Kathmandu, March 27:A massive swab testing campaign including the establishment of drive-thru test centers and mobile booths across the the country is hailed as one of the major successes of South Korea to limit the spread of the Covid-19 pandemic. The second country to cope up with the virus outbreak after China developed a testing capacity of 20,000 per day from 633 sites across the nation.
According to the Korean Centers for Disease Control and Prevention, over 364,000 tests have been carried out as of Thursday where 9,241 cases are positive and 131 deaths have occurred. After its massive test campaign through mobile booths and drive-thru centers in addition to lockdown, reports of new cases in South Korea declined to as low as 64 a day from 900 cases a day. Digitally tracking the patients and their connections also helped the county to contain the virus spread like many other countries, according to a recent report by the NBC News.
The United States, which also reported its first Covid-19 positive case in the same week as South Korea, followed the Korean strategy but failed to prevent the virus spread as compared to the East Asian country due to the delay in the installation of test centers.
In contrast, Nepal has not been able to conduct more than 50 tests a day at the National Public Health Laboratory in Teku. "The national laboratory has the capacity of testing around 4,000 swabs in a week but we are testing around 50 samples a day due to limited kits and strict guidelines for swab test," said Dr Bikash Devkota, spokesperson for the Ministry of Health and Population.
Dozens of patients with fever and cough are being returned from the Shukraraj Tropical Hospital in Teku daily without collecting their samples despite their pleas. Spokesperson Devkota added that the ministry has been mulling to relax the swab test criteria considering public pressure.
The government has decided to import medical equipment including swab test kits from China but that is expected to take a few days. Meanwhile, BP Koirala Institute of Health Sciences has planned to start swab tests from Friday after bringing the required chemicals from India but it is awaiting some equipment sent from Kathmandu via road transport.
Experts and stakeholders have suggested to the government to expedite the process for a massive test drive in Nepal focusing on mostly those who have recently returned from coronavirus outbreak countries.
"We can greatly reduce the risk of virus spread only if we can test the samples of throat swabs of all those who have recently returned from foreign countries even if they don't have any symptoms within this lockdown period. It will help us to track their connection and contain any further spread," said Dr Sher Bahadur Pun of Shukraraj Tropical Hospital.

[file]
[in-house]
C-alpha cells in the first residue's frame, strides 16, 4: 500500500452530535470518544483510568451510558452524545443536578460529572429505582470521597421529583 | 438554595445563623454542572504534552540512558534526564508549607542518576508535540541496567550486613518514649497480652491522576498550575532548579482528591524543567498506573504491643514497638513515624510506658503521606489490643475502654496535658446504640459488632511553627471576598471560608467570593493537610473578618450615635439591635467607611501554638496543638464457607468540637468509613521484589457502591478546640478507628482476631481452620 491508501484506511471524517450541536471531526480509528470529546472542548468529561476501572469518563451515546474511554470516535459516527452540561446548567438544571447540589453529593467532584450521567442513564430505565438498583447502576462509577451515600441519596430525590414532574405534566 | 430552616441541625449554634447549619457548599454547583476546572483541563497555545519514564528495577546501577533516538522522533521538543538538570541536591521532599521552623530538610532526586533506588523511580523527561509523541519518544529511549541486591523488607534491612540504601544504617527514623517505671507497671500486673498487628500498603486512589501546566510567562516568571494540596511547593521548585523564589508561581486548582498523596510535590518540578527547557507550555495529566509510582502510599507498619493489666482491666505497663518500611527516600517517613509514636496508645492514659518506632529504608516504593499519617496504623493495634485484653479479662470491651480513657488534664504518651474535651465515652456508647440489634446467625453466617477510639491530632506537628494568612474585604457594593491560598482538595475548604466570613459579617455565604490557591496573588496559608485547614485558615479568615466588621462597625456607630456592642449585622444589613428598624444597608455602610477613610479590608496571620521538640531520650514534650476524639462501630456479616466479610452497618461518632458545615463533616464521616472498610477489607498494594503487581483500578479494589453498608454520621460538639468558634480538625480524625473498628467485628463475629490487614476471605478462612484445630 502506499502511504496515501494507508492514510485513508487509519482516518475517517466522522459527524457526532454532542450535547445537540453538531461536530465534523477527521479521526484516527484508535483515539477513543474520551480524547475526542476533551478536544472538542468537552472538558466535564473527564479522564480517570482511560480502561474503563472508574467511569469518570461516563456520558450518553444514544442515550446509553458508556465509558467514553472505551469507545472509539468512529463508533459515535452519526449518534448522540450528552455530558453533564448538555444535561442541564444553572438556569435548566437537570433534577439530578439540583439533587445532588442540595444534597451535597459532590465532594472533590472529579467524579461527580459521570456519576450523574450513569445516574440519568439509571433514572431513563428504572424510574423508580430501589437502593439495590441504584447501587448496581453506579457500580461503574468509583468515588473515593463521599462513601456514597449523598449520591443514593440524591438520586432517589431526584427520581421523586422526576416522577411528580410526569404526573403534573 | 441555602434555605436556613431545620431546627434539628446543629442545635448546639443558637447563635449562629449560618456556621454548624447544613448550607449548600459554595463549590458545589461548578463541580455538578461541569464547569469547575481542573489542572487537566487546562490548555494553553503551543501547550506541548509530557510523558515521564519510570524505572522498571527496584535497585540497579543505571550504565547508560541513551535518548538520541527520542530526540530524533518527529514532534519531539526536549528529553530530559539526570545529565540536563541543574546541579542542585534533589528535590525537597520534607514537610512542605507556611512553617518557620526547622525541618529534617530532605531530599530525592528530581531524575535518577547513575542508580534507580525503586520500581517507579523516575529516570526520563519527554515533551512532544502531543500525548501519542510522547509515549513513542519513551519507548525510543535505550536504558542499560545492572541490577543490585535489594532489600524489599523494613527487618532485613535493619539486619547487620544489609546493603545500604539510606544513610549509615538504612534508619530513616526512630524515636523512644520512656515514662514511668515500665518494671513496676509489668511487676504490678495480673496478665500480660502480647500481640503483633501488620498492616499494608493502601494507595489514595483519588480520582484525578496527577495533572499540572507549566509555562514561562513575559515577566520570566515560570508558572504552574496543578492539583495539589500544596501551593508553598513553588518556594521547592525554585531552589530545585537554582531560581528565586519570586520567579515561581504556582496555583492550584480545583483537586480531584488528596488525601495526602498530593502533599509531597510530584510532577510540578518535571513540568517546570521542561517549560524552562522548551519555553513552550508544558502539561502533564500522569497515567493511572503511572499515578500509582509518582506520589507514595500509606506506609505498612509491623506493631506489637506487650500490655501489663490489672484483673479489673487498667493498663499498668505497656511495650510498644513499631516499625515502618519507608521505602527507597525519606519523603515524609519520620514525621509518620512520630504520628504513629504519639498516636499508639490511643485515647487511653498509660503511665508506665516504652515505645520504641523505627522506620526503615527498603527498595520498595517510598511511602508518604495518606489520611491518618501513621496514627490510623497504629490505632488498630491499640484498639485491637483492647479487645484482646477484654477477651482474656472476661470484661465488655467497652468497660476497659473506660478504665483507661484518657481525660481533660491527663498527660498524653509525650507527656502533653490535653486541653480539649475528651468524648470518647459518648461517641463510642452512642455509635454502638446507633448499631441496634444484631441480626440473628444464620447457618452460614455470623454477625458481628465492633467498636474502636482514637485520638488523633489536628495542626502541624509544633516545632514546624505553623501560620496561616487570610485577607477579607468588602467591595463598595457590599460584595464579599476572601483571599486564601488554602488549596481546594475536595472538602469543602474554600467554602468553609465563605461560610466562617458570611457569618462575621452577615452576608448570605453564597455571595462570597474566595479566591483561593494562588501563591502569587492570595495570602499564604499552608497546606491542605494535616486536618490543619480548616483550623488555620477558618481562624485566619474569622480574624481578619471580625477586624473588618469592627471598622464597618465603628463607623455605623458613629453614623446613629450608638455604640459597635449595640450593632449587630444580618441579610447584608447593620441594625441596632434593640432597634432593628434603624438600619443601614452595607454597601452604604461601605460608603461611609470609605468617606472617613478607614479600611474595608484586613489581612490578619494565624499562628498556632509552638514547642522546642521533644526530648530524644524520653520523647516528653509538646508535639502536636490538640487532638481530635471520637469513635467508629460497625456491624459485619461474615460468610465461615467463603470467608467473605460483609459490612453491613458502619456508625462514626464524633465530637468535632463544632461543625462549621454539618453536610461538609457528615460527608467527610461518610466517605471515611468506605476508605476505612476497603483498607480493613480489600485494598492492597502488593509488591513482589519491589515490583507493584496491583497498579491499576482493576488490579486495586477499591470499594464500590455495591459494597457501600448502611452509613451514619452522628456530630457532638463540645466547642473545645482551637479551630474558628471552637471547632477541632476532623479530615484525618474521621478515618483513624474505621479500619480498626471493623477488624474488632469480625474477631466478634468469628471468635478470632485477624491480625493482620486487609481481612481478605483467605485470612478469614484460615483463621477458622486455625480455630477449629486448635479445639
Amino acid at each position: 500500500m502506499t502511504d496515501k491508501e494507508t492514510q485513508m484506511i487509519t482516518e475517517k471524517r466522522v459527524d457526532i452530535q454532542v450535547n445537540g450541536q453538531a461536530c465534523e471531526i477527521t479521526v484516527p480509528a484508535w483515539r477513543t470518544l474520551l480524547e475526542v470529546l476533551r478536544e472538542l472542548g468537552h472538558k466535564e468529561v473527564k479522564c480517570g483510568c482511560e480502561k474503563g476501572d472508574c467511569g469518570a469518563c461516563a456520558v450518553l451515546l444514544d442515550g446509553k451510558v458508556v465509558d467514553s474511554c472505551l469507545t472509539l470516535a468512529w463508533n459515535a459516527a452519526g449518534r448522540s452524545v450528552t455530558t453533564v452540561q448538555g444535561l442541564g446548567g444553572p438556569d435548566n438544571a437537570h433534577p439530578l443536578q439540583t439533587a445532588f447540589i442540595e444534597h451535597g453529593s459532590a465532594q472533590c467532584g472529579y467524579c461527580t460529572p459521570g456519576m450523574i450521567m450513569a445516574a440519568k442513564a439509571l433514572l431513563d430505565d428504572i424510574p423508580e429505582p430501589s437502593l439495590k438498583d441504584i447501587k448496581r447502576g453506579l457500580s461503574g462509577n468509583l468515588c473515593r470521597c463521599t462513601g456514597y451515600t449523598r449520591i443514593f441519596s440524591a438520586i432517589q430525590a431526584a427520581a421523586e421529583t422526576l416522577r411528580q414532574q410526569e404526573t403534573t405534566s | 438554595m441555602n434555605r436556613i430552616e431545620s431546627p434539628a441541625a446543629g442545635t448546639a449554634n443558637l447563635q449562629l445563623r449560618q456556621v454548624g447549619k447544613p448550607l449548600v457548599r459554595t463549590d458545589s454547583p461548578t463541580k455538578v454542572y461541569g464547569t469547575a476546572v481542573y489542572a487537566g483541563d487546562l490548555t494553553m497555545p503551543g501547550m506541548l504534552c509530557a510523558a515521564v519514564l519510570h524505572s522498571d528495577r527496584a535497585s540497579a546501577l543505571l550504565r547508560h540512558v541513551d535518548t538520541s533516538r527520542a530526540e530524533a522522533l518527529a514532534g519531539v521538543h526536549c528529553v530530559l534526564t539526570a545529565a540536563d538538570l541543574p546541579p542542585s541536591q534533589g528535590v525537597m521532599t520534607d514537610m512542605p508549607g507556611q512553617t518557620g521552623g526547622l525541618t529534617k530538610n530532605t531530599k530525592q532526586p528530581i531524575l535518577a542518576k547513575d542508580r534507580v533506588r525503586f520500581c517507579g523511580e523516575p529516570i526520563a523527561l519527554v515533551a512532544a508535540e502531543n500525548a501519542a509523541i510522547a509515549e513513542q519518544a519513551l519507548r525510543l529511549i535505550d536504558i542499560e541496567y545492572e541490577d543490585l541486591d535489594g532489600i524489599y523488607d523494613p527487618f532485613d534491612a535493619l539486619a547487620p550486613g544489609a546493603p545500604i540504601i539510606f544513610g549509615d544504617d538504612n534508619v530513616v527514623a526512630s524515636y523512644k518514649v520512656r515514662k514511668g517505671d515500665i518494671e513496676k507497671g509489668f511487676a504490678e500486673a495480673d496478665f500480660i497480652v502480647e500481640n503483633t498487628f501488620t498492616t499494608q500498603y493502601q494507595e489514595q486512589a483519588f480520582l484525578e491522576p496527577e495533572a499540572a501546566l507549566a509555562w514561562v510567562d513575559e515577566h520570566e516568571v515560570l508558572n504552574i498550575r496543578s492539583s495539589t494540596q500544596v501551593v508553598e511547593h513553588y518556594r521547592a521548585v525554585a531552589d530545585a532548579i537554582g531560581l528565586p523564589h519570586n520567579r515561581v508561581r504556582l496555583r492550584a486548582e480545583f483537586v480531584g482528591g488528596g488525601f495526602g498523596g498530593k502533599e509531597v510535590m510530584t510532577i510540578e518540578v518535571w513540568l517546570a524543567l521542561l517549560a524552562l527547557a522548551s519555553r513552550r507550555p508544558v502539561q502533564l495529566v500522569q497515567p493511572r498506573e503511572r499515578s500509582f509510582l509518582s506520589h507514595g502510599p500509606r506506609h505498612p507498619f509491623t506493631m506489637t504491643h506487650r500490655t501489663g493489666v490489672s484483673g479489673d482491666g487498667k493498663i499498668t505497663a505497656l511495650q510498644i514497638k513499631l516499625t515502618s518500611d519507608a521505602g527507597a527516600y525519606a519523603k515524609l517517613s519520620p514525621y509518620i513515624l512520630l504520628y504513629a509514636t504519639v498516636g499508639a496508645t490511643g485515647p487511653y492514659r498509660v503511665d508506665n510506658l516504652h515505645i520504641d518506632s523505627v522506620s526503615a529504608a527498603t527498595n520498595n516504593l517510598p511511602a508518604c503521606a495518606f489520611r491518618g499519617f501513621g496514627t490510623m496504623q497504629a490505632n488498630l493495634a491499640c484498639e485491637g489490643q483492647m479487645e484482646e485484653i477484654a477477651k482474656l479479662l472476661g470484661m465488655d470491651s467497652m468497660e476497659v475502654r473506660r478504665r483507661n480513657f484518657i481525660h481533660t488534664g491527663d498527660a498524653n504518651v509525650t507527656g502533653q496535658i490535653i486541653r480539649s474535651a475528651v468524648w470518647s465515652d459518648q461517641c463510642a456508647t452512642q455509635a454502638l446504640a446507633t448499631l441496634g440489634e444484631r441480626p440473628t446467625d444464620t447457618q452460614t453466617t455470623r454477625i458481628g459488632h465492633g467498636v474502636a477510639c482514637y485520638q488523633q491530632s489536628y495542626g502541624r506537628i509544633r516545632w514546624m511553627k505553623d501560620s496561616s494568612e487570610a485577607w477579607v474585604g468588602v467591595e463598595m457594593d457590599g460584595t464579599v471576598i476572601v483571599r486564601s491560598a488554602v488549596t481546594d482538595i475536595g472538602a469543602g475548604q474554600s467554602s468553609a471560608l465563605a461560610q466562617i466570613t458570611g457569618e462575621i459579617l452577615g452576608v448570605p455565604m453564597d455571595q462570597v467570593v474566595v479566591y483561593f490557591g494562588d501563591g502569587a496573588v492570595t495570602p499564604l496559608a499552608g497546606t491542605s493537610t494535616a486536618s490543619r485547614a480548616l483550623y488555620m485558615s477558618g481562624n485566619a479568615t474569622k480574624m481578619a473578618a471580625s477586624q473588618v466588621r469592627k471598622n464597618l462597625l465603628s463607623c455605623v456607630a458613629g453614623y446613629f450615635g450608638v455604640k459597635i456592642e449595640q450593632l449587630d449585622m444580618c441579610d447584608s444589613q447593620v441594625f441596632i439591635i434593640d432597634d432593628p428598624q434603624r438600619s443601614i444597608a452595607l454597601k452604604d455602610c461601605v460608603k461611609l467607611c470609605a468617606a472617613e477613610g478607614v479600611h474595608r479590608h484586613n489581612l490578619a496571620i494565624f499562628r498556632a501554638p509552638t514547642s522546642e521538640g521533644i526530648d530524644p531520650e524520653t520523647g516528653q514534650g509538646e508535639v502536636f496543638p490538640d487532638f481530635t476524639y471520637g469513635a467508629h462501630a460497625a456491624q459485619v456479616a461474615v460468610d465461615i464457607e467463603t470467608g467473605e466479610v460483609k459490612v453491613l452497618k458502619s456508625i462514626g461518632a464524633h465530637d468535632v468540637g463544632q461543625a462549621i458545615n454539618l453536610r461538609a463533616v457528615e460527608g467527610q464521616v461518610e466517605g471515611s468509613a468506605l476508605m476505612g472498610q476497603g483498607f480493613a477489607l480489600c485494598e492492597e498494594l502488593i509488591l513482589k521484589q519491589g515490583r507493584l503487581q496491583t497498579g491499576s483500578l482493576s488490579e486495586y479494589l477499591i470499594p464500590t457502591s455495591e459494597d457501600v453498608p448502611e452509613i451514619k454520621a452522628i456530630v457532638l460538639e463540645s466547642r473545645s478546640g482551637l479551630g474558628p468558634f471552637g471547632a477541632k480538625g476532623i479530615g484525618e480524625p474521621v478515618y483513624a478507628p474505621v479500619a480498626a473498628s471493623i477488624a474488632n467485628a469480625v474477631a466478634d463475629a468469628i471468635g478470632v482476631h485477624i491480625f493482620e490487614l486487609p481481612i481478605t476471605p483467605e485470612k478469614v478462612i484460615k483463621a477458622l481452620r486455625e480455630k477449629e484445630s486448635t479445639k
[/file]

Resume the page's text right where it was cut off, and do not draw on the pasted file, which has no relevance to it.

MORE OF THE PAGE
Although the government decided to bring swabs from Biratnagar and Nepalgunj from flights on Tuesday, none of the flights have been requested to transport the swabs, said TIA Director General Devendra KC.
"The government's abrupt decision for a lockdown is appreciable because it minimizes the spread of the virus. But the government appeared sluggish in breaking the chain of virus transfer after tracking the potential infected, testing their swabs, separating the suspected ones from others' contact," said former Health Minister Gagan Thapa. "Many people who have reached the remote villages after returning from Covid-19 hit countries are not in the government screening but could be infected. "
Also, writing a letter to Prime Minister K P Oli, Thapa has demanded a massive test drive and immediate delivery of medical kits including Personal Protective Equipment (PPE) to health professionals.
Infectious disease physician Dr Anup Subedee suggests to the government to use helicopters for collecting and transporting swab samples across the country.
"The lockdown doesn't end the threat of the virus; it just postpones the inevitable situation. So we have to utilize the lockdown period to identify the possible infected persons by enhancing massive testing capacity, keeping them in isolation and tracing and monitoring their connections for minimizing the virus spread," he added.
Doctors have complained of not getting safety kits including PPE for collecting the swab samples of the suspected patients and also during their treatment in the isolation. Due to the shortage of Viral Transport Medium (VTM), which is essential for sending the collected swabs to a lab, swab collection at the district level has hit a snag.
The stakeholders have also advised to the federal government to mobilize the local governments for identifying people with symptoms of Covid-19, helping them to reach the nearby hospitals and finding their connections as well as maintaining records of the individuals who have recently returned from abroad.